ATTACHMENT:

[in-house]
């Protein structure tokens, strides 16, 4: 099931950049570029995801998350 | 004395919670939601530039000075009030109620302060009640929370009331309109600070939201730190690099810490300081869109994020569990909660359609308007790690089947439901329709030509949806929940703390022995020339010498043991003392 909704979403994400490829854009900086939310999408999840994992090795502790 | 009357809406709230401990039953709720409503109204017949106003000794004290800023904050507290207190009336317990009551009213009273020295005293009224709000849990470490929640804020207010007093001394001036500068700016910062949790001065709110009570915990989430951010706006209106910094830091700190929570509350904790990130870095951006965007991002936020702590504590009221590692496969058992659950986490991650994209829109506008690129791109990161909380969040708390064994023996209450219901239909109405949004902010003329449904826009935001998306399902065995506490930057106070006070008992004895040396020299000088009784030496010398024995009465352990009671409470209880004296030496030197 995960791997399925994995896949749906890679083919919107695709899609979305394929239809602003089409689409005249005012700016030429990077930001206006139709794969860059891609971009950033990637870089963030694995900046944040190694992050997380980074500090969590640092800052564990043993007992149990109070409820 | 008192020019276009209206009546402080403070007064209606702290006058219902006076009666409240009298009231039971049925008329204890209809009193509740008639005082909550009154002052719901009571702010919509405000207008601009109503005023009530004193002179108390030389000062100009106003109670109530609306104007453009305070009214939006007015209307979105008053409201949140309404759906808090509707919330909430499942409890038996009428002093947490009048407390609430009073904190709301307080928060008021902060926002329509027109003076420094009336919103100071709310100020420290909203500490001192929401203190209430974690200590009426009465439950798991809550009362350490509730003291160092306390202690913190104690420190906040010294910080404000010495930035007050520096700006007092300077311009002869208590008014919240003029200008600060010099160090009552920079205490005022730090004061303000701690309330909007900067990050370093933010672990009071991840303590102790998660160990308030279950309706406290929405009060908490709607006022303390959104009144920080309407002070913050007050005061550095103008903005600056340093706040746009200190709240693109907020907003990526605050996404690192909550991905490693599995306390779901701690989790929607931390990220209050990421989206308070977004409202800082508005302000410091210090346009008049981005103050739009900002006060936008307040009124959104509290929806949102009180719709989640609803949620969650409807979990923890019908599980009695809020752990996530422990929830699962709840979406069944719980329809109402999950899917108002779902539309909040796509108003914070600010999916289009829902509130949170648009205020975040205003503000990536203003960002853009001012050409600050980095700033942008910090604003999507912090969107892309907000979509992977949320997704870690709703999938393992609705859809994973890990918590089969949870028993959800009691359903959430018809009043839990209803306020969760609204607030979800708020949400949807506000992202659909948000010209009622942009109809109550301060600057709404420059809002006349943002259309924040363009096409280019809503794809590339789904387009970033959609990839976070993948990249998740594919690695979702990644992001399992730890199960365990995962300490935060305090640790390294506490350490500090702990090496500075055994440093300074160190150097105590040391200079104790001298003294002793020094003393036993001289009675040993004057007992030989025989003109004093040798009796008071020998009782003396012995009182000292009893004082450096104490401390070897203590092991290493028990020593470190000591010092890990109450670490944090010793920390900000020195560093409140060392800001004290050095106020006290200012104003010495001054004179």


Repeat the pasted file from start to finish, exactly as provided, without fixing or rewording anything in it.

[in-house]
């Protein structure tokens, strides 16, 4: 099931950049570029995801998350 | 004395919670939601530039000075009030109620302060009640929370009331309109600070939201730190690099810490300081869109994020569990909660359609308007790690089947439901329709030509949806929940703390022995020339010498043991003392 909704979403994400490829854009900086939310999408999840994992090795502790 | 009357809406709230401990039953709720409503109204017949106003000794004290800023904050507290207190009336317990009551009213009273020295005293009224709000849990470490929640804020207010007093001394001036500068700016910062949790001065709110009570915990989430951010706006209106910094830091700190929570509350904790990130870095951006965007991002936020702590504590009221590692496969058992659950986490991650994209829109506008690129791109990161909380969040708390064994023996209450219901239909109405949004902010003329449904826009935001998306399902065995506490930057106070006070008992004895040396020299000088009784030496010398024995009465352990009671409470209880004296030496030197 995960791997399925994995896949749906890679083919919107695709899609979305394929239809602003089409689409005249005012700016030429990077930001206006139709794969860059891609971009950033990637870089963030694995900046944040190694992050997380980074500090969590640092800052564990043993007992149990109070409820 | 008192020019276009209206009546402080403070007064209606702290006058219902006076009666409240009298009231039971049925008329204890209809009193509740008639005082909550009154002052719901009571702010919509405000207008601009109503005023009530004193002179108390030389000062100009106003109670109530609306104007453009305070009214939006007015209307979105008053409201949140309404759906808090509707919330909430499942409890038996009428002093947490009048407390609430009073904190709301307080928060008021902060926002329509027109003076420094009336919103100071709310100020420290909203500490001192929401203190209430974690200590009426009465439950798991809550009362350490509730003291160092306390202690913190104690420190906040010294910080404000010495930035007050520096700006007092300077311009002869208590008014919240003029200008600060010099160090009552920079205490005022730090004061303000701690309330909007900067990050370093933010672990009071991840303590102790998660160990308030279950309706406290929405009060908490709607006022303390959104009144920080309407002070913050007050005061550095103008903005600056340093706040746009200190709240693109907020907003990526605050996404690192909550991905490693599995306390779901701690989790929607931390990220209050990421989206308070977004409202800082508005302000410091210090346009008049981005103050739009900002006060936008307040009124959104509290929806949102009180719709989640609803949620969650409807979990923890019908599980009695809020752990996530422990929830699962709840979406069944719980329809109402999950899917108002779902539309909040796509108003914070600010999916289009829902509130949170648009205020975040205003503000990536203003960002853009001012050409600050980095700033942008910090604003999507912090969107892309907000979509992977949320997704870690709703999938393992609705859809994973890990918590089969949870028993959800009691359903959430018809009043839990209803306020969760609204607030979800708020949400949807506000992202659909948000010209009622942009109809109550301060600057709404420059809002006349943002259309924040363009096409280019809503794809590339789904387009970033959609990839976070993948990249998740594919690695979702990644992001399992730890199960365990995962300490935060305090640790390294506490350490500090702990090496500075055994440093300074160190150097105590040391200079104790001298003294002793020094003393036993001289009675040993004057007992030989025989003109004093040798009796008071020998009782003396012995009182000292009893004082450096104490401390070897203590092991290493028990020593470190000591010092890990109450670490944090010793920390900000020195560093409140060392800001004290050095106020006290200012104003010495001054004179």